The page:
This New Cruise Line Just Launched a Ship in Antarctica — Here's What It's Like on Board

Atlas Ocean Voyages, which launched in 2021, now has a second ship: World Traveller.

World Traveller ship

Courtesy of Atlas Ocean Voyages

"It's my third trip to Antarctica," I heard one passenger say to another as we touched down in Ushuaia, Argentina, where we'd board Atlas Ocean Voyages' brand-new ship World Traveller. 

"Really?" the second passenger asked.

"Of course not," laughed the first.

I chuckled to myself. It was, in fact, my third trip to Antarctica. Like the vast majority of my fellow guests, it was our vessel's very first voyage to the White Continent. It was also the first trip to Antarctica for Atlas Ocean Voyages president and CEO James Rodriguez, who joined the cruise line in August after two decades with Oceania Cruises.

As a repeat Antarctic visitor — and as a travel writer developing a focus on polar expeditions — my mission on board was not to check off my seventh continent, but to see what both our ship, World Traveller, and our cruise line, the year-old Atlas Ocean Voyages, were all about.

The Ship

The interior lounge of Atlas Ocean Voyages' World Traveller ship

Courtesy of Atlas Ocean Voyages

World Traveller is the second ship in the Atlas Ocean Voyage fleet, following World Navigator, which launched in 2021. The ships are, in a way, fraternal twins — they are both custom-built, Ice Class 1B-certified ships with identical layouts but entirely different design schemes. While World Navigator takes on an art deco-meets-midcentury glam, World Traveller is all about la dolce vita yachting, per the cruise line, and, in my opinion, classic New England nautical sophistication. The entire ship is clad in wood paneling and bedecked with blue-and-white textiles and black-and-white photographs of vintage ships. It's all comfortable, understated luxury, and a divine place to spend two days at sea when crossing the Drake Passage.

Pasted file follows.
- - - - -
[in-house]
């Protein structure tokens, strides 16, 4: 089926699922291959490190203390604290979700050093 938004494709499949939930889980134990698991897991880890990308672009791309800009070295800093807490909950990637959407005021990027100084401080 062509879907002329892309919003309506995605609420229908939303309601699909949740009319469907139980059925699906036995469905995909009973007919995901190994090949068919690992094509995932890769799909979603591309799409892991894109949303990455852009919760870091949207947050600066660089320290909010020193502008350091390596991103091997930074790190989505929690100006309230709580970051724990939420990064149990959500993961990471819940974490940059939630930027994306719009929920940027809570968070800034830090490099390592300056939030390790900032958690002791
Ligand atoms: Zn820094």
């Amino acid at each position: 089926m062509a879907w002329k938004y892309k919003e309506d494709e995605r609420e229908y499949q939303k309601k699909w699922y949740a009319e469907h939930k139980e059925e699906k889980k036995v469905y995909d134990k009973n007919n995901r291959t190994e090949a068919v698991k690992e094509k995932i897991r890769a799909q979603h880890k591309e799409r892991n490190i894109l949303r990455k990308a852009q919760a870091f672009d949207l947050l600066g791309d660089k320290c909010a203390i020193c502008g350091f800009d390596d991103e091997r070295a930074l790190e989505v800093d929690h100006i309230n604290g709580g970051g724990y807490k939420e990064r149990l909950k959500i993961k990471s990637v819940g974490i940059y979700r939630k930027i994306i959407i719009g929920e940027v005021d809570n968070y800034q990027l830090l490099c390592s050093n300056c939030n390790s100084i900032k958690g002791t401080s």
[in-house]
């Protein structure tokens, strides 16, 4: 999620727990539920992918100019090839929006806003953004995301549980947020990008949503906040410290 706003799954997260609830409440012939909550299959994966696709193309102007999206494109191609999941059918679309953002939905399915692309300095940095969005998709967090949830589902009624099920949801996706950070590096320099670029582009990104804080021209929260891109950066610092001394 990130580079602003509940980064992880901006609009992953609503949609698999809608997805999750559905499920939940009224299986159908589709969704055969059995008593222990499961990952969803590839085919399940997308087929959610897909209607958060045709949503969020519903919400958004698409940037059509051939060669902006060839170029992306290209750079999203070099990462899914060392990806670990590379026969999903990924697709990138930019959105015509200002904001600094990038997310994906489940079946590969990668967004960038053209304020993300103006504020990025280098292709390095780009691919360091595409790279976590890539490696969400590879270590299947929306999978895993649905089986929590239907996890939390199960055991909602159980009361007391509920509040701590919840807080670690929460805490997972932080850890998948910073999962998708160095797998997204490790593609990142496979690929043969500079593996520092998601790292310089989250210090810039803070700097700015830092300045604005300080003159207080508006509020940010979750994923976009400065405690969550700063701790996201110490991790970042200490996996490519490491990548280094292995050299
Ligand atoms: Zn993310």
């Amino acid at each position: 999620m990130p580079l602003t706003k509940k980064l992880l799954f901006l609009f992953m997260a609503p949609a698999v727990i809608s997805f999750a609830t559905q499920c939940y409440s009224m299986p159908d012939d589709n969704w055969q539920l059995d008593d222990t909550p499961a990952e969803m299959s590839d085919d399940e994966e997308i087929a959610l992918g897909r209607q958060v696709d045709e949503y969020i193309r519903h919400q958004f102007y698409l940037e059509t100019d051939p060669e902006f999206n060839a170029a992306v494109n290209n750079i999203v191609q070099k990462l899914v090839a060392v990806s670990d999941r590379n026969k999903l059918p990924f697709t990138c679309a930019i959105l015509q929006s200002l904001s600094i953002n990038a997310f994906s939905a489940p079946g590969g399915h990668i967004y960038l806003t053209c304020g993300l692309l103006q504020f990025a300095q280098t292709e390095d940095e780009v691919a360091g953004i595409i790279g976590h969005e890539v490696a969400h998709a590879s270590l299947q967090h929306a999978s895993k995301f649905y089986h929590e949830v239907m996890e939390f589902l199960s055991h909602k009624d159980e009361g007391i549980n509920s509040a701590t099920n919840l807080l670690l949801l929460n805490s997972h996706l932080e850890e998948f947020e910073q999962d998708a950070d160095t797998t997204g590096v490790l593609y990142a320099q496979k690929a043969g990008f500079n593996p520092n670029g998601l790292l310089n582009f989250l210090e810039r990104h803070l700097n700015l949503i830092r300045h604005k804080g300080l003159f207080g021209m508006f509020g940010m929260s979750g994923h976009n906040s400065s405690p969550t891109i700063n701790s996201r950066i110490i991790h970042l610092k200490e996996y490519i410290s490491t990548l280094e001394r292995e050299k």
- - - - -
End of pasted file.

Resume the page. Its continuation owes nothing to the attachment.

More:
As for amenities, there are all your standard players: a lecture hall, a main-deck bar and lounge, an all-window observation lounge on the top deck called The Dome that doubles as an entertainment venue, a running track, and a L'Occitane spa with treatment rooms, a sauna, and a relaxation room (OK, that might not be so standard). There's also an outdoor pool and hot tub. While I wasn't brave enough to go for a swim, I did take a dip in the hot tub during a light snowfall, with icebergs to both port and starboard.

Room on World Traveller

Courtesy of Atlas Ocean Voyages

For dining, there's one main restaurant, which serves a buffet breakfast with an à la carte option, a buffet lunch, and a blend of buffet and seated dinners, with the latter being more popular. There is an outdoor grill, but it's understandably closed on polar itineraries. (World Traveller, as the name suggests, will sail all around the world, including to destinations with much milder climates.) We should note that this is an all-inclusive cruise, so there is no additional charge for meals and house drinks, including wine and cocktails.